Wednesday, 26 September 2012

Snatching default from the jaws of victory?


After the ECB had successfully cast the issue of eurozone convertibility risk into the annuls of history, Europe’s politicians seem set to resurrect it.

Under intense pressure from the Catalonian separatists, Spain’s PM Rajoy has been resisting the temptation to request a formal bailout. That course of action makes sense while secondary market conditions continue improving, even though it was always almost inevitable that the favourable terms of a bailout would be needed.

Spain’s borrowing costs rose in the primary market at yesterday’s auction; a move which should signal that the secondary market train has run its course. Thereafter it was time for Spain to ask for help, the ESM to provide it and the ECB to make a credible stance in the secondary market. Crushingly, instead we had a bizarre statement from Spain’s Deputy Prime Minister that the government would not ask for help until they knew how much the ECB planned to spend in its OMT programme. In true jeopardy style the answer to the question had been delivered weeks before Ms Sáenz de Santamaría had even asked it. Back in July Mr Draghi promised to do whatever it takes.  As long as the market believes that then it will have to do very little. Potential beneficiaries questioning it, however, are a red rag to the speculative bull. 

Compounding those loose lips was apparent back-pedalling by the Finnish, German and Dutch finance ministers over the ESM funding of the Spanish bank recapitalisation. Whilst their statement does not specifically call into question the existing agreement, that severed the link between the Spanish sovereign and its banking liabilities, uncertainty resounds about how firm that agreement is. This is incredibly frustrating as the deal formed one of the pillars of the eurozone revival (specifically one we have been waiting for since September 2011– the sooner the creditor countries recommit themselves to the deal the better.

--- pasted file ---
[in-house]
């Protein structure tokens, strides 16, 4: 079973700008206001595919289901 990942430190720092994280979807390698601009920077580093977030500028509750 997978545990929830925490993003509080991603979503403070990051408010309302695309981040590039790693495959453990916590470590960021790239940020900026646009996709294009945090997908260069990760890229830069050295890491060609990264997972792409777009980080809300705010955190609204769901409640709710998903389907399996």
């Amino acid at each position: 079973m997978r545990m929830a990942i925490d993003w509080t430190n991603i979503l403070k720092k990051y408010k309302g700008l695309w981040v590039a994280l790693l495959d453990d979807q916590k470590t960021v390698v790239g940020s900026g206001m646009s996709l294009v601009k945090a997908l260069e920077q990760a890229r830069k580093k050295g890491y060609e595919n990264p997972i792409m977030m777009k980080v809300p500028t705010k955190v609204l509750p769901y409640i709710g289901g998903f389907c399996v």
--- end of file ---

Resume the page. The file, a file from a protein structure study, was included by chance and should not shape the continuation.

All of which has put Spain under an increasing pressure in the bond markets - pressure which is being compounded by political considerations. Readers of the Week In Review will remember the Catalonia Independence Parade from a fortnight ago. Now these separatists have raised their voice louder still, as the region’s president has announced snap elections which will be fought on the issue of whether or not to remain subservient to the national government in Madrid.

The market has cast its vote early with Spanish yields soaring back towards 6%, levels last seen in early September. Now is unquestionably the right time for Spain to request a bailout, and for Germany, Holland and Finland to join with their European cousins in providing it. Convertibility risk is back and must be vanquished once more…

Guy Foster
Head of Portfolio Strategy

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